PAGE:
The Reshoring Initiative, a not-for-profit organization that helps manufacturers recognize the profit potential for adopting local sourcing and production, issued its 2015 Reshoring Report, documenting progress that the U.S. manufacturing sector has made over the past decade in offsetting the job losses and capital investment, and recognized that “rapid job loss” has been curtailed, while conceding that “huge challenges to bringing back the 3-4 million manufacturing jobs previously lost to offshore.”

The report includes data on reshoring of formerly offshore jobs and foreign direct investment (FDI) by companies establishing new domestic manufacturing for 2007-2015. Both factors are keyed to manufacturers’ determination to produce goods in the market where they are intended to be distributed, known as ‘localization.’

The complete— Reshoring Initiative Data Report: Reshoring and FDI Continue Strong in 2015 — is available online.

For 2015, the combination of reshoring and FDI continued to be strong, adding 67,000 domestic manufacturing jobs. Since February 2010 (a low point for U.S. manufacturing employment), more than 249,000 manufacturing since the manufacturing employment low of February 2010, the group indicated.

However, the overall trend fell 6% from 2014 due to a strong U.S. dollar; low oil prices and shipping rates; and weaker economies in competitor manufacturing countries.

Among the reasons for reshoring and FDI documented for 2015 are government incentives, ecosystems/localization, proximity to customers, and a skilled workforce. Offshore problems that companies cited included lower quality, supply interruption, high freight costs, and delivery.

Regionally, the reshoring trend remained strongest in the Southeast and Texas, though in 2015 the West overtook the Midwest for second place among regions gaining the most jobs from offshore.

Despite the downturn, 2015 was the second consecutive year that manufacturing jobs returning to the U.S. remains equal to or slightly higher than the number of jobs leaving. By comparison, for 2000-2007, the U.S. market lost about 220,000 manufacturing jobs annually due to offshoring.

“We publish this data annually to show companies that sourcing domestically is an increasing trend in the United States,” stated Reshoring Initiative founder and president Harry Moser. “With 3 to 4 million manufacturing jobs still offshore, as measured by our $500 billion/year trade deficit, we see potential for even more growth, and we hope this data will motivate more companies to reevaluate their sourcing and siting decisions.”

Moser, the former president of machine tool builder GF AgieCharmilles, established the Reshoring Initiative to help manufacturers recognize the profit potential of embracing local sourcing and production. Among the resources it offers companies to make supply chain sourcing decisions is its Total Cost of Ownership Estimator®, a calculating tool to help account for and understand relevant offshoring costs (e.g., inventory carrying costs, shipping expenses, intellectual property risks, etc.)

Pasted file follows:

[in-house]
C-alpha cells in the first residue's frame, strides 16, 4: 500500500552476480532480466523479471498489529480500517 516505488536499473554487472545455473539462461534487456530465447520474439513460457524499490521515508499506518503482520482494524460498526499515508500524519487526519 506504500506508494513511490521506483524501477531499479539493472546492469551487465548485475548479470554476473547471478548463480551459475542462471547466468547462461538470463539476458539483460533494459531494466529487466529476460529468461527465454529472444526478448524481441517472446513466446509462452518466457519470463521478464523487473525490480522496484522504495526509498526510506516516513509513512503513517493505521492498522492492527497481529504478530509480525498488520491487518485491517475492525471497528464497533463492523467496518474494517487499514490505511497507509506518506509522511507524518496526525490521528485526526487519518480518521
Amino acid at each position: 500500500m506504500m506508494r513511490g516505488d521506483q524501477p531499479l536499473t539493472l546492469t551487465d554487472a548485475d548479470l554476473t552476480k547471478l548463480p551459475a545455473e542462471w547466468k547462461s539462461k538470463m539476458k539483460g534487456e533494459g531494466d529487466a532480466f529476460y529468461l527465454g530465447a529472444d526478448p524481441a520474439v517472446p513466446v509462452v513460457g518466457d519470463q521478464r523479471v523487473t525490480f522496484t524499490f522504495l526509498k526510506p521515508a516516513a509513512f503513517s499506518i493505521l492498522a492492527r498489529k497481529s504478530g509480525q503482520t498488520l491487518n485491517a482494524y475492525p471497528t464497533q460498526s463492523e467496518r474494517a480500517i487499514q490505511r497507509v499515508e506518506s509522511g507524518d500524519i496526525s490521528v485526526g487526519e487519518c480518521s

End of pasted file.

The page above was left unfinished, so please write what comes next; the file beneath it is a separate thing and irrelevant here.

SOURCE: American Machinist

Look Out China, US Manufacturing is Headed for No. 1

Look Out China, US Manufacturing is Headed for No. 1

Advanced manufacturing technologies are helping to push the United States back toward being the most competitive manufacturing nation in the world, according to a new survey of global CEOs and other senior executives. Read more of this post

Made in USA is Less of an Option

 

Made in USA is Less of an Option

Presidential hopefuls Donald Trump and Bernie Sanders are about as ideologically opposite on the political spectrum as any two candidates in recent memory. Both of them, however, are in agreement on one issue: free trade. Read more of this post

How America Can Create Jobs by Andy Grove

Made in the USA & Apparel Reshoring- Expert Round-Up, How America Can Create Jobs by Andy Grove

(Dr. Grove passed away on March 21st. He was the chairman of Intel, one of Silicon Valley’s leading high-tech companies. He wrote this article six years ago, but it is more timely now than ever.) Read more of this post

Making It In China Is Not The Bargain It Used To Be

Making it in China is not the bargain it used to be

Image courtesy H.L.I.T./flickr.

I remember when China started being a real threat to U.S. moldmakers and molders in the early to mid-1990s, and all I heard was talk of how cheap China’s labor was and how it would be impossible for U.S. manufacturers to compete. Read more of this post